I've always been uncertain and confused when it comes to faith and religion. So much so that I think uncertainty and skeptisism are my religious beliefs sometimes. There has always been a real disconnect for me between what many popular religions preach, and what they actually practice. There's so much talk of faith, discipline, scriptures, laws, and God's will, and yet there has never been a day in human history without a war raging somewhere on this planet. Humans continue to screw each other over, sometimes for the most petty of things, and for what? Where is God in all this?
Thinking about this for several years has unfortunately left me with a bit of a negative view of most organized religions. Except for Buddhism. When I was younger I took an interest in Buddhism, and for me, it seemed to make the most sense out of any of the religious doctrines I had learned about. I have an enormous amount of respect and admiration for the Dalai Lama, probably more then any other human I know of. He actually did practice what he preached. But even though I had developed a strong interest in Buddhism, I would not call myself a Buddhist. I know myself too well, and I'm too lazy to be disciplined enough to become a Buddhist. I also developed an interest in paganism and wicca because of the respect they give to the earth and nature. But again, I'm too undisciplined to dedicate myself to either one.
Dispite all my confusion, the idea of God has always been in the back of my mind. Not a Christian, Jewish, or Muslim God. Not a God according to any religion. Not a male or female God. But just a God, a higher power, a natural force that exists in the universe that works in ways that we are not meant to understand. God can not be defined, only experienced. And that experience is different for every human being. Some people get it, and some people never experience God at all.
When I look into the face of my son, I see God. When I stand amongst the paeceful towering Redwoods, I see God. When I create something with my own two hands, I experience God. And when I danced with 20 thousand other people while the Grateful Dead played, I experienced God. I have never felt such a feeling of complete peace and joy with so many people as when I was at a Dead show. It wasn't just a concert, it was a spiritual event. For me, it was like going to church.
And if it wasn't for the Grateful Dead, I never would have meet all the people that are my good friends, or meet my wonderful wife, or had a beautiful son. God truly does work in mysterious ways. I still haven't made up my mind about religion, but I know there is a higher power that exists.
and no mater what the walk or choice is i ask...imagine if everyone practice's their religion/philkosopy kore than one hour a week, imagine'
Although I am a cheerful agnostic, I thought you all might find this article interesting:
"Pastor finds message in Grateful Dead music"
Yo Soy Boricua!
The Dude Abides!
...of the puzzle!
The Dude Abides!
We Deadheads shouldn't forget that the very concept of "the Grateful Dead" derives from a Medieval Christian fable. But we can also follow many paths in our seeking. As someone once put it, "there's a seeker born every minute".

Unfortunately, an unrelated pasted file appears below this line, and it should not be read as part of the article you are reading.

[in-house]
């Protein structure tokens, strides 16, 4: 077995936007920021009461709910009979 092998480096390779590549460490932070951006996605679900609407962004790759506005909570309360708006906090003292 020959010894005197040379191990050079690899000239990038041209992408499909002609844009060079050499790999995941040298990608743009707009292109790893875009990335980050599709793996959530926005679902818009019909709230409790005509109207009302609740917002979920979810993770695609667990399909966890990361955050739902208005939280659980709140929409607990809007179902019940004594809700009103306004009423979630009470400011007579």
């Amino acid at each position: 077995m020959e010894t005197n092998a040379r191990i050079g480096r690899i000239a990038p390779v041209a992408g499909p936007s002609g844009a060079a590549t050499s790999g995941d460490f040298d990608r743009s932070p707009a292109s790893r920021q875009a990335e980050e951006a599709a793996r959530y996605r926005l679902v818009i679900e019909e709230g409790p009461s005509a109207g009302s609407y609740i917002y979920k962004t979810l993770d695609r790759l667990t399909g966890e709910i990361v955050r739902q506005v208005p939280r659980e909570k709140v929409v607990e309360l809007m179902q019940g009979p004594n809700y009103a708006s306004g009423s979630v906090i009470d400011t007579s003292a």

I converted after our daughter was born - my wife and I decided it was important for our daughter to be raised in one faith and tradition. A Catholic priest was very important to our daughter's recovery when she was in the hospital (she was born prematurely), and it seemed very natural for me to convert.
We attend Mass most Sundays, are sending our daughter to Catholic school in the fall, and I see no incompatibility at all with our faith and our quest for musical adventure. Catholicism works for us - not for everybody, of course - and we don't impose it on anyone. I'm far pushier in my zeal to turn people on to the music I love!
My wife and I are also trained reiki practitioners as well as yoga, meditation, and guided imagery enthusiasts. It all works for us. The way I look at it is, you gotta keep an open mind, because you really don't know what happens when you die until ... you die. Meanwhile, you gotta live, and live for the greater good of all.
"Folk rock for groovin families!"
Abob like you I thought I was probably the only Christian/Deadhead, it's great to see other posts on this forum.
Greg I can totally relate to your thoughts on Theology.
Actually, I am a solid Catholic, who really gets into the transcendent mysteries of the Christian faith. I find myself getting lost sometimes in the far reaches of God Almighty. Theology can be pretty deep and wild at times. I think ever since I heard the first live radio broadcast of the GD on WNEW, I fell in love with it for similar reasons. I guess I am drawn to ocean deep mystical things. The GD music in a sense opens up for me the depths of my mind, and sort of plays and interacts with my faith, playing notes common to both.
How can a Dead-head not appreciate many of Jerry's solo shows which at times expressed Jerry's love for filling up that empty spot he had for the King.
As a Christian / head, I thought I was about the only one. I grew up in a Christian household as a son of a pastor. I was never completely happy with the organizational side of things. As many heads, I went through my wild years (with no regrets), and came out of them, but the one thing that remained was the love for the music and the community. One thing I love is that God gave man the ability to create (or channel as Phil might say) such beautiful music.